From Martin Regg Cohn at The Star:
It took a milestone to remind Canadians of the millstone around our necks:
Three soldiers died in Afghanistan last week, pushing the death toll to the symbolically important benchmark of 100. That was the cue for newspapers to publish photo montages of the fallen soldiers, triggering more public grief and questioning of the mission.
Until then, Canadians had seemed blissfully oblivious to our biggest overseas military operation since the Korean War.
Canada’s political leadership has long been disengaged from this deployment. Afghanistan was conspicuously absent from the coalition accord signed last week by the opposition parties. And the war against the Taliban was missing in action from the fall campaign.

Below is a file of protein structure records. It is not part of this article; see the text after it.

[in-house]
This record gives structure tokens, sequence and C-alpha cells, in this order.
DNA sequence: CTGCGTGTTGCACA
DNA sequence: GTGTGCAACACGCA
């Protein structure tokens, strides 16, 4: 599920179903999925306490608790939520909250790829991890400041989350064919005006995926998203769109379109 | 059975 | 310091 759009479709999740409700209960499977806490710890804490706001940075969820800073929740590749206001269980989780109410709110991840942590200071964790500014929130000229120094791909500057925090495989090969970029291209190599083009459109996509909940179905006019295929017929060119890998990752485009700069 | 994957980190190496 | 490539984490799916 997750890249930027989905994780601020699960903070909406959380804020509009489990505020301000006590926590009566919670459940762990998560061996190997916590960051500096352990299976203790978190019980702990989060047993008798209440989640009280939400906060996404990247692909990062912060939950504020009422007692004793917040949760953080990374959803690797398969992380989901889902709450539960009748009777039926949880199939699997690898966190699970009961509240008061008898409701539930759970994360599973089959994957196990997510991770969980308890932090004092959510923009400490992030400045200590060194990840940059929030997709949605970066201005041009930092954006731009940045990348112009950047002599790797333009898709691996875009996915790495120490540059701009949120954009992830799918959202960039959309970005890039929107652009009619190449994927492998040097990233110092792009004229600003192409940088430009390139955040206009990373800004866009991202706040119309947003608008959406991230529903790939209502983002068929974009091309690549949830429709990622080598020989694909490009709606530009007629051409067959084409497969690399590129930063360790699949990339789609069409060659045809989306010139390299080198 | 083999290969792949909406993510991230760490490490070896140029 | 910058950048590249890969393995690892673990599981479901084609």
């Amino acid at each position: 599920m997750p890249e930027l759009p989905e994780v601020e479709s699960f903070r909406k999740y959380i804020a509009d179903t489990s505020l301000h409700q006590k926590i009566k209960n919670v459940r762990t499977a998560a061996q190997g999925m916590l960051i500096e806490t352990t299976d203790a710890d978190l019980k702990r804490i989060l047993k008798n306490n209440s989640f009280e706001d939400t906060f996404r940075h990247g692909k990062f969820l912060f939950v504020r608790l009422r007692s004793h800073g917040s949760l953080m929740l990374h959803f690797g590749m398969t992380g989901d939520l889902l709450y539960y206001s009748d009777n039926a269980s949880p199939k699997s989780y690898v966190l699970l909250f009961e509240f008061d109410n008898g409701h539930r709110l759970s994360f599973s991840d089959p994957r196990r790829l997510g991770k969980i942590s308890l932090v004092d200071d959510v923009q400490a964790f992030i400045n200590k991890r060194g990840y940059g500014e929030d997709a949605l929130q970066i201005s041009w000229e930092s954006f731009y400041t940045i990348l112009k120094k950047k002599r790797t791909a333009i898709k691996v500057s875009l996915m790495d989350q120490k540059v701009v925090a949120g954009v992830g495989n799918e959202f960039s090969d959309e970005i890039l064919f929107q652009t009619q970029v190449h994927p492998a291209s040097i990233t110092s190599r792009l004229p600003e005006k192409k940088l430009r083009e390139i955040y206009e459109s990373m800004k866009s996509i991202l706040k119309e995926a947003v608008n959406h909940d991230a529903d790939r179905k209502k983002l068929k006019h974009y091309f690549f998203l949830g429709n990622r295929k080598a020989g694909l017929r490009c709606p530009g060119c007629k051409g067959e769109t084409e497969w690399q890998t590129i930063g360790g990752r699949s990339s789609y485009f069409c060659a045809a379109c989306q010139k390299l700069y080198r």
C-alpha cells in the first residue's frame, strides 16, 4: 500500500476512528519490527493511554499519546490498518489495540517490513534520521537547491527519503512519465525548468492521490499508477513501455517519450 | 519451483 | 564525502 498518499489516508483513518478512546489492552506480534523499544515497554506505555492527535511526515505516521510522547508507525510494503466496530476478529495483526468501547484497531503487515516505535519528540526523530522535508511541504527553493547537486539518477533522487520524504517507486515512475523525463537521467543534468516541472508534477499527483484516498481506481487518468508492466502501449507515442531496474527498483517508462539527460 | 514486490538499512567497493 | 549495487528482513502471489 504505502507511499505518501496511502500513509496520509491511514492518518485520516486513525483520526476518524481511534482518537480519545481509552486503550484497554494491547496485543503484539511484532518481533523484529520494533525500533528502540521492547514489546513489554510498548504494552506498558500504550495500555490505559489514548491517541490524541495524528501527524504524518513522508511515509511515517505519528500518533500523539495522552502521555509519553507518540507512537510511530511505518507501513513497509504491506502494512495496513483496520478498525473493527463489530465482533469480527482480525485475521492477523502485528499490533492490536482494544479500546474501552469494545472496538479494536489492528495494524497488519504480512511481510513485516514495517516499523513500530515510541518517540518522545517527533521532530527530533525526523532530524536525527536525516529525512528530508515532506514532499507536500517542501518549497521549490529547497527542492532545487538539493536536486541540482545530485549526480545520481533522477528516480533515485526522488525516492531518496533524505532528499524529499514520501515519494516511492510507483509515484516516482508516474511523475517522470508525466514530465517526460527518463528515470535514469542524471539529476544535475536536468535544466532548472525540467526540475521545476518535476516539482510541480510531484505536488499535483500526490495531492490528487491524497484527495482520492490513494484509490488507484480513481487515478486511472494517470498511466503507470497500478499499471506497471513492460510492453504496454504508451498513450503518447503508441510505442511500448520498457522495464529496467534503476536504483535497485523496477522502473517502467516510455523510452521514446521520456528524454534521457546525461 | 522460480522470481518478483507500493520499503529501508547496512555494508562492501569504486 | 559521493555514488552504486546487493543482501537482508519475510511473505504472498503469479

The debate – or lack of it – has slipped into a predictable pattern: When the mission is going smoothly, the less said the better. When soldiers die, there is much hand-wringing about how we got there – and wishful thinking about how we get out of there.
There’s plenty of second-guessing the mission, but relatively little forethought about the deadly serious consequences of the Taliban’s rebirth. Now, President-elect Barack Obama’s unequivocal commitment to bolster America’s presence in Afghanistan will force Canada to resolve its conflicted view of the conflict.
Obama ran on this issue. Canadian politicians have run away from it. Americans are likely to act on their words. Canadians are destined to talk around it, while our soldiers just get on with it.
Canadians wax nostalgic about the golden age of peacekeeping. But this conveniently ignores the diminishing returns of our most recent deployments to the Balkans, Haiti and Somalia, where we were sitting ducks.
We pay lip service to the “Responsibility to Protect” doctrine advanced by Canada at the United Nations, which commits us to intervene when lives are at stake. And we make the right noises about rushing to Darfur to stamp out genocide – as if that would be any less bloody and costly than our commitment to Afghanistan.
Read the rest here
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